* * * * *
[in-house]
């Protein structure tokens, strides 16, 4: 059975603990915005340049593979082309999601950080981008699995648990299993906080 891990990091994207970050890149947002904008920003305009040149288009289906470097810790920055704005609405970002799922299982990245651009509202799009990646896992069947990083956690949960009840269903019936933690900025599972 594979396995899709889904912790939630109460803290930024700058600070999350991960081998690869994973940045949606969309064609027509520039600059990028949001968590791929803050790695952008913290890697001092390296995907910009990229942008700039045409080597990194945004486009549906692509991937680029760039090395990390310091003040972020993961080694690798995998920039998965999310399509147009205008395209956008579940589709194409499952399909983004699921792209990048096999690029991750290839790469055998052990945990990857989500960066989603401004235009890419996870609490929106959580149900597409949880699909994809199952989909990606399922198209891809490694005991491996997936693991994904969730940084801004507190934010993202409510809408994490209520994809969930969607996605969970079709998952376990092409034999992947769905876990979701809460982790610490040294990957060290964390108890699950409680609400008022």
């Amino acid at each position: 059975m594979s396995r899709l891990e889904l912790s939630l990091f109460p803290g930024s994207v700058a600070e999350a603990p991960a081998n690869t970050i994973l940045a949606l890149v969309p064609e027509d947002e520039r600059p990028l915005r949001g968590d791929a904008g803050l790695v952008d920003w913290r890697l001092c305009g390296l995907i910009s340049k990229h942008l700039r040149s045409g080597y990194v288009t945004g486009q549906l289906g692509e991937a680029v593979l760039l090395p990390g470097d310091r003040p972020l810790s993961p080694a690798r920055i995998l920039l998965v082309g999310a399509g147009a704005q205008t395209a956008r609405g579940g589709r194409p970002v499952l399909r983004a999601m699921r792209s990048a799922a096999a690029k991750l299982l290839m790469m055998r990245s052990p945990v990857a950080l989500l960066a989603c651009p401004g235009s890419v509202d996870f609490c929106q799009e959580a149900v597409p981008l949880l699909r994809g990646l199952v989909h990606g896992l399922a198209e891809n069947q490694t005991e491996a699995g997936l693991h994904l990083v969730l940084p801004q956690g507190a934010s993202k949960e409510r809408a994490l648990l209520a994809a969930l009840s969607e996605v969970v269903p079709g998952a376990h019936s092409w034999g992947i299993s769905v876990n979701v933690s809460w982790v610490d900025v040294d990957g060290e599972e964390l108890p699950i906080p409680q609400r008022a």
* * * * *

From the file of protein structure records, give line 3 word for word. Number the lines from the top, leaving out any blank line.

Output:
């Amino acid at each position: 059975m594979s396995r899709l891990e889904l912790s939630l990091f109460p803290g930024s994207v700058a600070e999350a603990p991960a081998n690869t970050i994973l940045a949606l890149v969309p064609e027509d947002e520039r600059p990028l915005r949001g968590d791929a904008g803050l790695v952008d920003w913290r890697l001092c305009g390296l995907i910009s340049k990229h942008l700039r040149s045409g080597y990194v288009t945004g486009q549906l289906g692509e991937a680029v593979l760039l090395p990390g470097d310091r003040p972020l810790s993961p080694a690798r920055i995998l920039l998965v082309g999310a399509g147009a704005q205008t395209a956008r609405g579940g589709r194409p970002v499952l399909r983004a999601m699921r792209s990048a799922a096999a690029k991750l299982l290839m790469m055998r990245s052990p945990v990857a950080l989500l960066a989603c651009p401004g235009s890419v509202d996870f609490c929106q799009e959580a149900v597409p981008l949880l699909r994809g990646l199952v989909h990606g896992l399922a198209e891809n069947q490694t005991e491996a699995g997936l693991h994904l990083v969730l940084p801004q956690g507190a934010s993202k949960e409510r809408a994490l648990l209520a994809a969930l009840s969607e996605v969970v269903p079709g998952a376990h019936s092409w034999g992947i299993s769905v876990n979701v933690s809460w982790v610490d900025v040294d990957g060290e599972e964390l108890p699950i906080p409680q609400r008022a």